Ofsted inspections are a “brutal process” and they need to change, the vice-president of the National Association of Head Teachers has said.
Simon Kidwell believes “the framework that underpins the inspection needs redesigning”, declaring that it is “not fit for purpose and it’s not working”.
Ofsted has been under scrutiny after Ruth Perry, a head teacher at Caversham Primary School in Reading, Berkshire, took her own life in January while awaiting its report which downgraded her school from the highest rating to the lowest.
Mr Kidwell told Times Radio: “The tragedy of Ruth Perry, that could have been us.
“I’ve been at my school for 12 years and if somebody had said your school is inadequate after 12 years, that’s half my leadership journey.
“It would just have been a devastating impact on my own personal health and also the school, because the school now will have to be academised. It’s got that label, so it’s a brutal process.”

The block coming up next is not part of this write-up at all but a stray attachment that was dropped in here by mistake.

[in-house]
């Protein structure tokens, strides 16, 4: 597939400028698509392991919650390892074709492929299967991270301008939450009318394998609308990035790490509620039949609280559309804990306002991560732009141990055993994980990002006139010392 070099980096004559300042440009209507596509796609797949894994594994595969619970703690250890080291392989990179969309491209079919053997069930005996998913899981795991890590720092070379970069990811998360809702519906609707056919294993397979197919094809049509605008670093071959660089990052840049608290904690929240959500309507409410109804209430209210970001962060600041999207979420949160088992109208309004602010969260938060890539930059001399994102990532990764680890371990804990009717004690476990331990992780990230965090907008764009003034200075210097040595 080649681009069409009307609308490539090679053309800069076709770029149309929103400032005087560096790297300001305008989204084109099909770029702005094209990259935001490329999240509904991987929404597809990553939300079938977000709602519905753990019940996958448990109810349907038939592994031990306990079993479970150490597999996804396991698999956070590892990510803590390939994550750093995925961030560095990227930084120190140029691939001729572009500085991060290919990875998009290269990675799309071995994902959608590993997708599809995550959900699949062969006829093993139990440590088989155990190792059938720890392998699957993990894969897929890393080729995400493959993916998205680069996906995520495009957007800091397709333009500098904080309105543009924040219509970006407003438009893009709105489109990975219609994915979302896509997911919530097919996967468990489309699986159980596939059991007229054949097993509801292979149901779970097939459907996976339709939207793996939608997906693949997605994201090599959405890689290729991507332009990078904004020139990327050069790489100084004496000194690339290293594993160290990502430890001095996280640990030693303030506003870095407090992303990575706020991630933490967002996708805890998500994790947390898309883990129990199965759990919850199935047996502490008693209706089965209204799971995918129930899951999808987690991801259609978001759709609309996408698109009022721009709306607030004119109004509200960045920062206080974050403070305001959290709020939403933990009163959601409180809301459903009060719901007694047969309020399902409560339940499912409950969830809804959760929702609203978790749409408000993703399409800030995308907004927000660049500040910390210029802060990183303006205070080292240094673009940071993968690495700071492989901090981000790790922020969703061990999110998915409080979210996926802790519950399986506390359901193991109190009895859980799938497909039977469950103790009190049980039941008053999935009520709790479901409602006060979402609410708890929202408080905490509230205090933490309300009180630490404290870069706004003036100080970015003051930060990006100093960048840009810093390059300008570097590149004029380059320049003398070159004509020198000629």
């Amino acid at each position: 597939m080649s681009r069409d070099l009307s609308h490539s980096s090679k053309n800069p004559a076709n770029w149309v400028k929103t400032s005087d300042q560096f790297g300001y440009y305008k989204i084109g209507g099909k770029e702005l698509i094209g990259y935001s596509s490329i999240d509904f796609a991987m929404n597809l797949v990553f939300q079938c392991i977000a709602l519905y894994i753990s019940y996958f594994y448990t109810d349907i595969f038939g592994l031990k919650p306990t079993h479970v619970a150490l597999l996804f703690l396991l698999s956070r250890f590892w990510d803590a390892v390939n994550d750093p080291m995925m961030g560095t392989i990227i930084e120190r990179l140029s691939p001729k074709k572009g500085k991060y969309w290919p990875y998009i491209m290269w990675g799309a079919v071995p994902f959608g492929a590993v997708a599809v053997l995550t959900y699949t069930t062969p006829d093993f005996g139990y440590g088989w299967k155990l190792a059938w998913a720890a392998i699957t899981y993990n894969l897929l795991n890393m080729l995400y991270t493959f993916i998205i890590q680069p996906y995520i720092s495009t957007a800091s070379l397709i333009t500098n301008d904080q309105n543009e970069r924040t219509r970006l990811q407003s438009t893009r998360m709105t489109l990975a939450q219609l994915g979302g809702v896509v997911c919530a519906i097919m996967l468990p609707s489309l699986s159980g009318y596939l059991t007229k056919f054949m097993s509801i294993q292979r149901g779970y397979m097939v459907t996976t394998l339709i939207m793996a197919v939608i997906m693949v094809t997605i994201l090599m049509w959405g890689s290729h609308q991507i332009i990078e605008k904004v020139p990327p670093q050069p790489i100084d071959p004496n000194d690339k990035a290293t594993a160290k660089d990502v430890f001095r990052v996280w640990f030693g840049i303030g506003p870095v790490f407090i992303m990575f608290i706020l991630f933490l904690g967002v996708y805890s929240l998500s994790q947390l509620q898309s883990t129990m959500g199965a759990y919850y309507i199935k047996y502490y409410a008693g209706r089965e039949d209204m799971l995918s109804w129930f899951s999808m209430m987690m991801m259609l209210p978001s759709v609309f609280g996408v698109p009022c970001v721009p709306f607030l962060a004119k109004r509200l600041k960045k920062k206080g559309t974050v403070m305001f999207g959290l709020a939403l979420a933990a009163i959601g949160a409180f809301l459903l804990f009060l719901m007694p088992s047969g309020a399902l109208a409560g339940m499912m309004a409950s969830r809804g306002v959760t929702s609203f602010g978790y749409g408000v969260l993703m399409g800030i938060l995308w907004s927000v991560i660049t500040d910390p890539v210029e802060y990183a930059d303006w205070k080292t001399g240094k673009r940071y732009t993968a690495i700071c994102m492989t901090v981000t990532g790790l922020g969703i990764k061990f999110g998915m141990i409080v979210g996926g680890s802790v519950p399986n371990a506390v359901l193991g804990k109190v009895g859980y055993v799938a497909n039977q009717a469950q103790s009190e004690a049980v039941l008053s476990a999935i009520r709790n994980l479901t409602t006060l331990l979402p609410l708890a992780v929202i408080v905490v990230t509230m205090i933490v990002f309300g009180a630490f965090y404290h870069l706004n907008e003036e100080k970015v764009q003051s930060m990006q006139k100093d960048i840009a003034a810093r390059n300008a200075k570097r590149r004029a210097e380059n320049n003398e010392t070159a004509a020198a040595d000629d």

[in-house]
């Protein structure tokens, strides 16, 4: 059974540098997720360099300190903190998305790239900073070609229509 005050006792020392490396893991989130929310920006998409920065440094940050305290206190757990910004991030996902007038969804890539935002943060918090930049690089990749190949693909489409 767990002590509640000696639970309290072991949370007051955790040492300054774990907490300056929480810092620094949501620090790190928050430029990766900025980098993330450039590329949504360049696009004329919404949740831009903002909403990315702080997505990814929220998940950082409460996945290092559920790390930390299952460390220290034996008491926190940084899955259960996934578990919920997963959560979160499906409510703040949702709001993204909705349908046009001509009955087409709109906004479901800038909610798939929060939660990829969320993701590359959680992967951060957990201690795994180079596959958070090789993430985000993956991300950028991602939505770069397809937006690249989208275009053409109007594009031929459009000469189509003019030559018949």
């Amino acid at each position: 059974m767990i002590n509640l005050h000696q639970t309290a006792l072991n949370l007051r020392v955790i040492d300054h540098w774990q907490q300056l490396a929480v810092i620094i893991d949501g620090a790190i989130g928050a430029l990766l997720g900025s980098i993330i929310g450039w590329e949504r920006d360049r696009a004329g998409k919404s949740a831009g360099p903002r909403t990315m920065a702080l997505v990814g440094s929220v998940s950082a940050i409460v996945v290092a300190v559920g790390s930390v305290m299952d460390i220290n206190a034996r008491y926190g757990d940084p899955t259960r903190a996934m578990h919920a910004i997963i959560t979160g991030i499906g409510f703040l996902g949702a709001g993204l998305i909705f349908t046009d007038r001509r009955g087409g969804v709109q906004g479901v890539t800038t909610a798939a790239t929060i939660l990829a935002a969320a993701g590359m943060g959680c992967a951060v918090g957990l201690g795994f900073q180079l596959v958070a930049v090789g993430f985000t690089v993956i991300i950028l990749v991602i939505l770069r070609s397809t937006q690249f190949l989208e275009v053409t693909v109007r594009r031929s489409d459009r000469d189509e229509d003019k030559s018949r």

A boycott is not an option because “Ofsted needs the legal entry for schools”, he said.
Mr Kidwell, who said Ofsted visited his school earlier this month, also told the programme: “I’ve got to say they were a very good team, they really did go and take staff wellbeing into account.
“However, it was a very intense procedure and two of my staff have really struggled with that inspection process.
“They’re (Ofsted) putting far too much accountability on classroom teachers rather than just school leaders.”
Ofsted chief inspector Amanda Spielman has previously said she has no “reason to doubt” the inspection before the death of Ms Perry.
An inspection report published on Ofsted’s website in March found Ms Perry’s school to be “good” in every category apart from leadership and management, where it was judged to be “inadequate”.
Delegates at the NAHT’s annual conference in Telford observed a one-minute silence on Saturday in memory of Ms Perry.
In a speech to the conference, her sister Julia Waters called on Ofsted and the Government to “show some humanity and sensitivity” and take “urgent, meaningful actions” to reform the inspection system.
An Ofsted spokesman has said: “Our inspections are first and foremost for children and their parents, looking in depth at the quality of education, behaviour, and how well and safely schools are run.
“We always want inspections to be constructive and collaborative and in the vast majority of cases school leaders agree that they are.”